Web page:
This document, volume A-1, is the first of the six volumes of the “Manuscript History of the Church.” The collection was compiled over the span of seventeen years, 1838 to 1856. Volume A-1 encompasses the period from JS’s birth in 1805 to 30 August 1834, just after the return of the Camp of Israel (later known as Zion’s Camp) from Missouri to Kirtland, Ohio. For a fuller discussion of the entire six-volume work, see the general introduction to the history.
In April 1838 JS renewed his effort to draft a “history” with the aid of his counselor Sidney Rigdon. George W. Robinson served as scribe. JS’s journal for late April and early May 1838 notes six days on which JS, Rigdon, and Robinson were engaged in “writing history.” Though not completed and no longer extant, that draft laid the foundation for what became a six-volume manuscript eventually published as the “History of Joseph Smith,” and at least a portion of its contents are assumed to have been included in the manuscript presented here.
On 11 June 1839 in Commerce, Illinois, JS once again began dictating his “history.” James Mulholland now served as scribe. Apparently the narrative commenced where the earlier 1838 draft left off. When work was interrupted in July 1839, Mulholland inscribed the draft material, including at least some of Robinson’s earlier material, into a large record book already containing the text of an incomplete history previously produced over a span of two years, 1834–1836. For the new history, Mulholland simply turned the ledger over and began at the back of the book. The volume was later labeled A-1 on its spine, identifying it as the first of multiple volumes of the manuscript history.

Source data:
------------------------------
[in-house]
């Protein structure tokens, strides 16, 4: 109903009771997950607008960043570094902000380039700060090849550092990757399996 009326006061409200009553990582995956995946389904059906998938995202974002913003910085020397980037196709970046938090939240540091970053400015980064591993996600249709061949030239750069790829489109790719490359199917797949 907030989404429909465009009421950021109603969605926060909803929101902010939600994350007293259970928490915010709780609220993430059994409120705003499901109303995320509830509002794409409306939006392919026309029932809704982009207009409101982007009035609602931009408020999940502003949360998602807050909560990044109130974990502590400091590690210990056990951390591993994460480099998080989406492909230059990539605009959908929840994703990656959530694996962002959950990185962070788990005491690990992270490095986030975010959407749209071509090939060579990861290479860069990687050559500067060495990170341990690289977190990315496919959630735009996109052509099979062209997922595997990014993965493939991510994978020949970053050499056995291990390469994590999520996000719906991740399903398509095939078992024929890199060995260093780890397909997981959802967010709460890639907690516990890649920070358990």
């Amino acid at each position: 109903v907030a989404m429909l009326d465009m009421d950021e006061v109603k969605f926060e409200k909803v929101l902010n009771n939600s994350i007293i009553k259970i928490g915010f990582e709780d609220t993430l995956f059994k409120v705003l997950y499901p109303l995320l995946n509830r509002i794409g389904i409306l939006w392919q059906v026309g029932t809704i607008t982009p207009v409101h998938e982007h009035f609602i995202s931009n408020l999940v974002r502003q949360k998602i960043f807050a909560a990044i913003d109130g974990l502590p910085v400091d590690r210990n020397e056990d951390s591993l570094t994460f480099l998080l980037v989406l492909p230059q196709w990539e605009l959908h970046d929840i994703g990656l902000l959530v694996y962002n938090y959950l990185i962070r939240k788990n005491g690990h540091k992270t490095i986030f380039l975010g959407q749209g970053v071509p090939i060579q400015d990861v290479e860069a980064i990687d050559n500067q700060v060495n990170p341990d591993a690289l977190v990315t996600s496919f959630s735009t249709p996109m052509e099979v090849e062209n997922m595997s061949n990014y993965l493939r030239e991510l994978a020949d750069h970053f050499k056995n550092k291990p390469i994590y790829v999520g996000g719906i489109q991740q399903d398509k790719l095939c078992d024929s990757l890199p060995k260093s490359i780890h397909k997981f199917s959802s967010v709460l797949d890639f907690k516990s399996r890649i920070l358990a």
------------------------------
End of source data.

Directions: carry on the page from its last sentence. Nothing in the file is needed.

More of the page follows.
Prior to his untimely death on 3 November 1839, Mulholland recorded the first fifty-nine pages in the volume. Subsequently, his successor, Robert B. Thompson, contributed about sixteen more pages before his death in August 1841. William W. Phelps then added a little over seventy-five pages. However, it was not until Willard Richards was appointed JS’s “private secretary and historian” that substantial progress was made on the compilation of the history. Richards would contribute the remainder of the text inscribed in the 553-page first volume. The narrative recorded in A-1 was completed in August 1843. Thomas Bullock and Charles Wandell subsequently added sixteen pages of “Addenda” material, which provided notes, extensive revisions, or additional text to be inserted in the original manuscript where indicated. For instance, several of the addenda expanded on the account of the Camp of Israel as initially recorded.